“Can we be there? Oh just think of the time,
Thought of love so strange, said you never knew.
While I try my best, to cover our eyes.
It’s a common way to blame and hide the truth.”
—Nathaniel Rateliff & The Night Sweats, ‘I Need Never Get Old,’ Nathaniel Rateliff & The Night Sweats (2015)
I felt a little dizzy as Bonnie led me down the dirt road towards the back gate. “Let’s go through here, and then cut back around to the car,” he said. “You gonna be alright?”
I nodded my head and followed him through the gate, sucking in my stomach and squeezing through the crack in the gates below a chain and padlock. “Wait,” I said, “I need to sit down for a second.” We walked twenty or thirty yards off the path towards an old maple tree and sat down on a small hill.
We clicked off the flashlights and sat, listening to the sounds of insects buzzing in the timber, a few coyotes howling somewhere in the deeper woods. “When I was a kid, they used to scare the hell out of me,” I said. Bonnie looked at me strangely. “The coyotes,” I explained. “They’d run up and down the riverbanks back home, howling all night long. In the river valley, sounds echo for miles.”
He nodded, saying nothing. A quick flash of light illuminated the ground at our feet while he lit a smoke, then we drifted back into darkness again, Bonnie’s face oddly illuminated by the cherry glow of the cigarette’s end.
“My grandfather always told me not to worry. ‘They’re more scared of you,’ he’d say.” He was right, of course. I’d heard thousands of coyotes in my lifetime, but had never seen one clearly in person, not in the wild anyway. “That’s how things are, though. The monsters we don’t see are the toughest to kill.”
We sat quietly on the hillside, swatting at mosquitos while our eyes adjusted to the dark of the moonless night. After a few minutes, my sight cleared enough that I could make out a pond at the bottom of the hill. “Come on,” I said. “There’s one more thing we need to check out.”
I’m not sure what I was looking for, but something told me that more pieces to the puzzle were lying near the bottom of the hill. Of course, the evidence could be buried in muck at the bottom of the muddy pond, but I still felt the need to look. When we reached the edge of the pond, we shone our lights for a few seconds. Then, I spotted a burn pile off to the right, just at the edge of the timber. “Over there,” I said.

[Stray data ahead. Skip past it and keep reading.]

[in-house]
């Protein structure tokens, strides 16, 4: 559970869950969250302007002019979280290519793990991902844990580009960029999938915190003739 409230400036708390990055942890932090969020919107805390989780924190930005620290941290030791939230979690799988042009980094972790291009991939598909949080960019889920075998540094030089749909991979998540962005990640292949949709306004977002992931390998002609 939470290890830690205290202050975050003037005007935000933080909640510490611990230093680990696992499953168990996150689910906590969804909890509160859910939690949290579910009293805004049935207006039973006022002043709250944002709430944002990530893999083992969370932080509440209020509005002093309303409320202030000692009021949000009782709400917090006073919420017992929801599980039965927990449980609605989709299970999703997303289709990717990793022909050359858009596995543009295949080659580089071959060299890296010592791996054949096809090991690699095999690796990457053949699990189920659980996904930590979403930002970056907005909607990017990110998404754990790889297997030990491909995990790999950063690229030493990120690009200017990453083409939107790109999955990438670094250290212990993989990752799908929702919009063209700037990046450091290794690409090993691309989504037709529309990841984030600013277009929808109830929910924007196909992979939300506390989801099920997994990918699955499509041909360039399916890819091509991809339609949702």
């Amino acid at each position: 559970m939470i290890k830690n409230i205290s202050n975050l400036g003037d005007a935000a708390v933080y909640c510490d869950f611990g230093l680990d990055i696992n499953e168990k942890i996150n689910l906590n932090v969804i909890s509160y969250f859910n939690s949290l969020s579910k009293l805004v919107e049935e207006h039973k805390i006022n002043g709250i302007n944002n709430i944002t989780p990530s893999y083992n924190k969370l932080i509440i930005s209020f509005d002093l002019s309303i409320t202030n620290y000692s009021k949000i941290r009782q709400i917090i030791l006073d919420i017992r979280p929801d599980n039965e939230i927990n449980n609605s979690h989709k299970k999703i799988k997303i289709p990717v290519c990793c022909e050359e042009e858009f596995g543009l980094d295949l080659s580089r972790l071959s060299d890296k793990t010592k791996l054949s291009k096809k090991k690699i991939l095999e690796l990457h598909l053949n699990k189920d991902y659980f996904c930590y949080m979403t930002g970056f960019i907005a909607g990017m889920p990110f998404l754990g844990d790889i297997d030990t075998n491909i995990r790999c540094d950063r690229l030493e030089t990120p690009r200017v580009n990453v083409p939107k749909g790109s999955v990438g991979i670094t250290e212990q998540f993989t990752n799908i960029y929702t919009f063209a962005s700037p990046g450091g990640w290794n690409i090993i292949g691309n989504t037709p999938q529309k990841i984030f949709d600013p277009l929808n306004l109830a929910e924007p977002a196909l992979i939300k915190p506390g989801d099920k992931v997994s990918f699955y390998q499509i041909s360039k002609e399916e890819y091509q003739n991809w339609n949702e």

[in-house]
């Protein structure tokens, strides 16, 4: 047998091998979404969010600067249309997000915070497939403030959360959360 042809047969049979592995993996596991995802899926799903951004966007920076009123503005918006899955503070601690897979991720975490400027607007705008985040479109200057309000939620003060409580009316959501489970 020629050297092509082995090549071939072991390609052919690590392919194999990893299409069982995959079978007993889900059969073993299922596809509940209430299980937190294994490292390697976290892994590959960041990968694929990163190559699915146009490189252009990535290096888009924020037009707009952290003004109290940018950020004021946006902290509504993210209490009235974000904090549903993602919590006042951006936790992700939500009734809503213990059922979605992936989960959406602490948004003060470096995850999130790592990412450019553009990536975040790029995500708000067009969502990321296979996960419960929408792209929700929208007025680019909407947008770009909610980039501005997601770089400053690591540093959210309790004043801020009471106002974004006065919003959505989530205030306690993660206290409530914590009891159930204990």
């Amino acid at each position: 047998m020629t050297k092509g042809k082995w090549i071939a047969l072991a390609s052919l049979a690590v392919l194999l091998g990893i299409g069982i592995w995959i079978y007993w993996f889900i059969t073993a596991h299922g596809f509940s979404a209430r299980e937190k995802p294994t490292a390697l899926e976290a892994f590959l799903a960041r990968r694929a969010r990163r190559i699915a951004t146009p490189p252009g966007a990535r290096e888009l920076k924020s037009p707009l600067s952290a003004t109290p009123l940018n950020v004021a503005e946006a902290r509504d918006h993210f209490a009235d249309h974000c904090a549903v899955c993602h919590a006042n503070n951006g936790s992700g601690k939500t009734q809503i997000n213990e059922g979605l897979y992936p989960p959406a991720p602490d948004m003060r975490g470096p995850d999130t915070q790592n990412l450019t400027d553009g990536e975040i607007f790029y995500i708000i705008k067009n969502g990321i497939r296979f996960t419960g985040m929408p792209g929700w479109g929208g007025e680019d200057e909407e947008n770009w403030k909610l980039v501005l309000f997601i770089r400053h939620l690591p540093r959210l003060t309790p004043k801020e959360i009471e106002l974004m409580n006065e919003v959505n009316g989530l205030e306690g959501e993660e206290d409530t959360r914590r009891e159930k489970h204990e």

I held a light while Bonnie fished around with a stick in the ashes. “Hard to say,” he said. Then he kicked up a piece of cloth from underneath the ash. The cloth was covered with a few blackened rivets and metal buttons. “Looks like a pair of jeans, doesn’t it?”
“Or overalls,” I said.
Most of the time, Brisby would come up to the Hall in tight-fitting dresses and backless tops. She called it “Dressing to catch some cock.” It was that kind of weird shit that made me like her from the start.
But when she wasn’t dressing for the catch, she was usually wearing denim overalls, her standard dressed-down garb. Though the overalls weren’t really keeping with any particular style or trend, Brisby tended to be the kind of girl that didn’t give a shit about trends.
“We don’t know that,” Bonnie said. “Could be anything…”
Of course, we both knew what it added up to.
On the trip home, we formulated a plan. Bonnie insisted on going to Whistler first. “Let me talk to him,” he said. “The way he’s been acting lately, I think it will be better coming from me. Besides, you and Karl have a complicated history. Better if we leave you out of this all together.”
That night I slept at his place, rolling back and forth uncomfortably on the couch. When I finally was able to fall asleep, I kept have strange dreams about the pond behind the junkyard. A white-haired man with a vague face trying to force me to drink from the algae-covered water.
When I woke the next morning, Bonnie was gone, but he had left a note on the counter.
Going to meet with Whistler. I’ll catch up with you at the Hall tonight at 11. DON’T SAY ANYTHING…
I spent the majority of the day driving, following random roads outside of town towards unfamiliar intersections and strange landscapes. I realized how much I missed driving and listening to music. For the first time in a long time, I thought of Tommy. The hours and hours we would spend driving to nowhere, looking for the right song for that particular day.